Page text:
Best Practices for Mail Center Security
Now, Inspectors from the U. S. Postal Inspection Service are available to review mail center operations. These security reviews can pinpoint risks that could lead to mail theft or open the door to other security issues.
Inspectors also can schedule a workshop for a company’s mail center employees to educate them on how to handle suspicious mail and deliver tips to help improve security for businesses and their employees.
For more information, or to schedule a visit from the Inspection Service, call 877-876-2455 (press 5).
The following tips have been abridged from the USPS Postal Inspection Service guide “Security of the Mail”. These guidelines apply to both your internal mail center as well as any outsourced mail houses (presort services, lettershop, etc).
- Notify internal and external customers, as appropriate, of steps taken to ensure safety of mail
- Control or limit access of employees, known visitors and escorted visitors to the mail center with sign-in sheets, badges, and/or card readers. (For large mail operations, include plant, workroom floor, etc.)
- Subject to emergency exit safety requirements, lock all outside doors and/or prohibit doors from being propped open
- Require deliveries to be made in a restricted, defined area
- Restrict drivers (rest areas) to an area that is separate from the production/mail center facilities.
- Use video cameras inside and outside the facility/docks, as feasible
- Keep the area for processing incoming and outgoing mail separate from all other operations, as feasible
- If a separate processing area is used, it should not be part of the central ventilation system
- Shut-off points of processing area’s ventilation system should be mapped and should be part of an emergency procedures handout
- Separate processing area should include appropriate personnel protection equipment and disposal instructions for such equipment, as approved by the CDC
- Designate and publish/post evacuation routes for emergency situations
- Conduct training, emergency preparedness drills, and information update meetings, as necessary
- X-ray all incoming mail. (Large mail centers.)
- Maintain a Suspicious Package Profile
- Ensure appropriate emergency access numbers are posted by or on every phone. Such numbers should include: call 911; CDC at 770-488-7100; local Postal Inspector; or local police or fire department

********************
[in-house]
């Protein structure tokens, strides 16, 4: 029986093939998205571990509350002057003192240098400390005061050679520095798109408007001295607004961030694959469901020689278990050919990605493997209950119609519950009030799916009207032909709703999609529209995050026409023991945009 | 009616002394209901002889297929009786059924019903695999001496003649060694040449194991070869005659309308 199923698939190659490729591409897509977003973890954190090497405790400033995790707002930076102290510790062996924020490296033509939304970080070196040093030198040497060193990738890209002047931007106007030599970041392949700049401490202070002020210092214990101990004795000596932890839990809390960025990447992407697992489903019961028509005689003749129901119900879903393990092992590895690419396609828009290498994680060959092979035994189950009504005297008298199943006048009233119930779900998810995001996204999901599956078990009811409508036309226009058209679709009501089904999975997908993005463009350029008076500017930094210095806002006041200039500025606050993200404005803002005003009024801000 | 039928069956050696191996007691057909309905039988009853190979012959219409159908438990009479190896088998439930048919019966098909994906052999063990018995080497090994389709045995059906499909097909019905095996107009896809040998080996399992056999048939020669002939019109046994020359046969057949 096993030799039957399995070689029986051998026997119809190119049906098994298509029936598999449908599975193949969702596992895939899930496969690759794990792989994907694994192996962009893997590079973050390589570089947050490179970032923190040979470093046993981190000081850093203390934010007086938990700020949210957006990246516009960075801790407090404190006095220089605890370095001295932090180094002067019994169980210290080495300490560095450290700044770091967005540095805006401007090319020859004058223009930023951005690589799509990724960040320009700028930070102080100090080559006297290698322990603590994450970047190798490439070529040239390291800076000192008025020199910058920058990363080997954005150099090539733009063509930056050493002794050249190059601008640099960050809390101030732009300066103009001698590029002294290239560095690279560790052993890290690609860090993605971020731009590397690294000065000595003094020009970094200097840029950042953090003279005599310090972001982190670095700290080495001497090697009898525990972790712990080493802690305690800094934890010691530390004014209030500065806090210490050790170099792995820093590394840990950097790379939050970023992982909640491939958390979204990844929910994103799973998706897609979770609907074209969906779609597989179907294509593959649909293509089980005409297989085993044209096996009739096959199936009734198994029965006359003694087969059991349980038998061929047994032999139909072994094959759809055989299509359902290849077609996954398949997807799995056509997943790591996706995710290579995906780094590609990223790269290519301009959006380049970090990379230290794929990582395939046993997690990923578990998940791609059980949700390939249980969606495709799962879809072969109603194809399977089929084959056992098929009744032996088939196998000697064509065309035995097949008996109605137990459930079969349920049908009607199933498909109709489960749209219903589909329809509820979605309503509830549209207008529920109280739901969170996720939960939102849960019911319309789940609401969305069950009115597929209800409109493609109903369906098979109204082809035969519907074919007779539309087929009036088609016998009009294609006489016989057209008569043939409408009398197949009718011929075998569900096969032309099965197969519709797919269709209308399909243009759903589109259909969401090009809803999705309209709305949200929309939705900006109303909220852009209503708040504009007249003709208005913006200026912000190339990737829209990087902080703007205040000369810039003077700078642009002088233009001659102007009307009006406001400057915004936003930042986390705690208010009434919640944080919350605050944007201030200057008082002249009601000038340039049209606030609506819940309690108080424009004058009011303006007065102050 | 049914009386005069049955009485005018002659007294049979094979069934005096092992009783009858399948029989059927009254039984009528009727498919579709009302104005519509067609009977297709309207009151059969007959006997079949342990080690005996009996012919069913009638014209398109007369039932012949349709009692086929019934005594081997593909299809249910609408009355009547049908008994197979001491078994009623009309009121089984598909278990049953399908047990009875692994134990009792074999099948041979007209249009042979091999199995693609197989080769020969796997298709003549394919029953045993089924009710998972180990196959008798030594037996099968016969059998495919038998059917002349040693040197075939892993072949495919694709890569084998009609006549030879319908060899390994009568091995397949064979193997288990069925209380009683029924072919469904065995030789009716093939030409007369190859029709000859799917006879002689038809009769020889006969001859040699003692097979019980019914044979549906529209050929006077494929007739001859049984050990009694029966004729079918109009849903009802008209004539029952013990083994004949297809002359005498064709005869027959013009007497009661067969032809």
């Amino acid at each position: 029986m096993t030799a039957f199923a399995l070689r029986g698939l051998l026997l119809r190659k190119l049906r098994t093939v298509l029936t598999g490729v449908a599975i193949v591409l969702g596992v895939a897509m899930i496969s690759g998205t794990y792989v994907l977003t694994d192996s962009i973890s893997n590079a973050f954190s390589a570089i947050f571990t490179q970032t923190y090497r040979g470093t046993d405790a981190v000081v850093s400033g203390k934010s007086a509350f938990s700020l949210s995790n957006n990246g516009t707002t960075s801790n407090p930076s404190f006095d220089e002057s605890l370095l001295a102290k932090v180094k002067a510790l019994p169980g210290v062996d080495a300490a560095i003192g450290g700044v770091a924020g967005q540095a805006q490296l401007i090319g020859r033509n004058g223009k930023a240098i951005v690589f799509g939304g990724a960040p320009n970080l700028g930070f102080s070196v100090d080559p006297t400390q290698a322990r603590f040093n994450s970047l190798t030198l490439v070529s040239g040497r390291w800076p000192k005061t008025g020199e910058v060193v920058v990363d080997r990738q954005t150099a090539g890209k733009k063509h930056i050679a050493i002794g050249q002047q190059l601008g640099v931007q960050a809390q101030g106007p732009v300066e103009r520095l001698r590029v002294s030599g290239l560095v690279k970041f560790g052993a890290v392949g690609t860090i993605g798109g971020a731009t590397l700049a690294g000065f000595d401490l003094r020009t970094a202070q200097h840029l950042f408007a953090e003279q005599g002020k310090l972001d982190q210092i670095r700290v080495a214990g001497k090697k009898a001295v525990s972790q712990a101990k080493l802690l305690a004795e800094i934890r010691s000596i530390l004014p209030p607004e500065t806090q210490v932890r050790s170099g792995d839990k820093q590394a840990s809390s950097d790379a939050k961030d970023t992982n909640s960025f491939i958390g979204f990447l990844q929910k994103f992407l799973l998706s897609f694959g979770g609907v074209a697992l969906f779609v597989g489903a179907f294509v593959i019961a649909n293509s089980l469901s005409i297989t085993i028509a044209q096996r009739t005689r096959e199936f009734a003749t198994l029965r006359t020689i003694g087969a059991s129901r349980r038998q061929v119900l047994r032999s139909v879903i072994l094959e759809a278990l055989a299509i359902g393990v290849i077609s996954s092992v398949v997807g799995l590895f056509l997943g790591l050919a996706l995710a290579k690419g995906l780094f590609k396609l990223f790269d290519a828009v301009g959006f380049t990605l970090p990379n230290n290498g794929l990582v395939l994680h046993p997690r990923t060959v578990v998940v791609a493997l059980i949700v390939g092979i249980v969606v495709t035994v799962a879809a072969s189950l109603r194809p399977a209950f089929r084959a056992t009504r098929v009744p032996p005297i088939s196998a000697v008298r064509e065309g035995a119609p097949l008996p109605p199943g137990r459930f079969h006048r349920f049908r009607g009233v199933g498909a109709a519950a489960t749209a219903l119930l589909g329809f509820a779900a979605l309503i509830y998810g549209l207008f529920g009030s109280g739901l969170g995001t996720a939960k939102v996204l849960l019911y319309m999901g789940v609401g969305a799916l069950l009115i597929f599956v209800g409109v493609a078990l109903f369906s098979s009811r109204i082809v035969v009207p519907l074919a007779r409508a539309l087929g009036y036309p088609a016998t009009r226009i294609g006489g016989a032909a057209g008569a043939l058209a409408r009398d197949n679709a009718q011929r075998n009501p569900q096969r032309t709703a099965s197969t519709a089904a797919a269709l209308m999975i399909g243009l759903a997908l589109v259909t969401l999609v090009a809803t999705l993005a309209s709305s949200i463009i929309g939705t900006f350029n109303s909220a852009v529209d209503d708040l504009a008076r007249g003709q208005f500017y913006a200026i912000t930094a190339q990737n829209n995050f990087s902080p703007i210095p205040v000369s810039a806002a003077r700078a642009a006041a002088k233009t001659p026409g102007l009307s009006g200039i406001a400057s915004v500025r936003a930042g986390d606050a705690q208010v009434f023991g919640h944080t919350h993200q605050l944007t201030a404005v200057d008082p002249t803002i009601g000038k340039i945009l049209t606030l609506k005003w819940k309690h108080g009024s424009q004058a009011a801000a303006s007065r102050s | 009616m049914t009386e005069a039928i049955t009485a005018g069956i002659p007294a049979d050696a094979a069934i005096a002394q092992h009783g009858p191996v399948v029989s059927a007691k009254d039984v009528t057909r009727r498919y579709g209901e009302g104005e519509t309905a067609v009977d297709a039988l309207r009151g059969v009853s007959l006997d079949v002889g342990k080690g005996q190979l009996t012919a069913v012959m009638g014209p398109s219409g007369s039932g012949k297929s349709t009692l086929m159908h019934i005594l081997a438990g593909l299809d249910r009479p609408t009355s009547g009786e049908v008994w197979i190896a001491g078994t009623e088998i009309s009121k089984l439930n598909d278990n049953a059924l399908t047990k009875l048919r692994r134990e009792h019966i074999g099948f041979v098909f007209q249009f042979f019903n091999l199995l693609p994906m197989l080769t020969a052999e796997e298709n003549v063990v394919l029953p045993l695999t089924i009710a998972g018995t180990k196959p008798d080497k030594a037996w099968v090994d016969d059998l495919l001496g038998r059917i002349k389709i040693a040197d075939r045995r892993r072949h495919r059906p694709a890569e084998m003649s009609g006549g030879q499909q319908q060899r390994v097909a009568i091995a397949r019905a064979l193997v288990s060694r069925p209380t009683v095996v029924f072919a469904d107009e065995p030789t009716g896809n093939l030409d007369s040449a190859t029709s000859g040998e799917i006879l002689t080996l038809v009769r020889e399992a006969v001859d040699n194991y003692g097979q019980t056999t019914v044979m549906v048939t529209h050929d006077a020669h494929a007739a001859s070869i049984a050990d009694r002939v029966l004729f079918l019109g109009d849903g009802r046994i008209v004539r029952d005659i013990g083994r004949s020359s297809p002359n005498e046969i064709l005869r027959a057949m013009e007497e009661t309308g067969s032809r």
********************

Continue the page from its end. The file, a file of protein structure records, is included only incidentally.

- Maintain updated employee lists (name, address, phone/cell phone), and keep back-up copy off-site
- Provide only vacuum systems for cleaning equipment, not forced air systems
- If not already done, alter receiving procedures to require a manifest with all shipments and practice the acceptance of “complete” shipments only
- Discarded envelopes, packages, boxes should be placed in a covered container and transported to the loading dock for removal. (Ensure local arrangements are in place for disposal of such material.)
Guidelines for Mail Center Theft Prevention
Mail is sometimes lost or stolen from company mail centers, or while en route to or from the Post Office. Much of this mail is quite valuable, containing cash, jewelry, and other high-value items. Needless to say, such losses are costly to the company and its investors. The following are some suggestions for improving theft prevention in your mail center operation:
- Know your employees. Don’t put your new hires in your mail center without a criminal record check.
- Secure your mail center. Prevent access by unauthorized persons. Keep locked whenever possible, especially when no one is on duty. Maintain a sign-in sheet for persons entering and leaving the mail center, including times of arrival and departure.
- Registered Mail™. Keep separate from other mail. Document transfer of Registered Mail by requiring the receiver to sign for custody.
- Protect company funds. If company funds are handled as part of the mail center operations, establish adequate controls to fix individual responsibility for any losses that may occur.
- Keep postage meters secure. Postage meters should be secured when not in use. Check mails periodically to determine if employees are using company postage meters for their personal mail.
- Vary times and lines of travel between post office and plant. If currency or other valuable mail is sent or received, check periodically to see if mail messengers are making unauthorized stops or is leaving mail unattended in unlocked vehicles.
Employees caught stealing should be prosecuted. There is no greater deterrent to a potential thief than the fear that he/she may go to jail. The Postal Inspection Service will extend its full cooperation.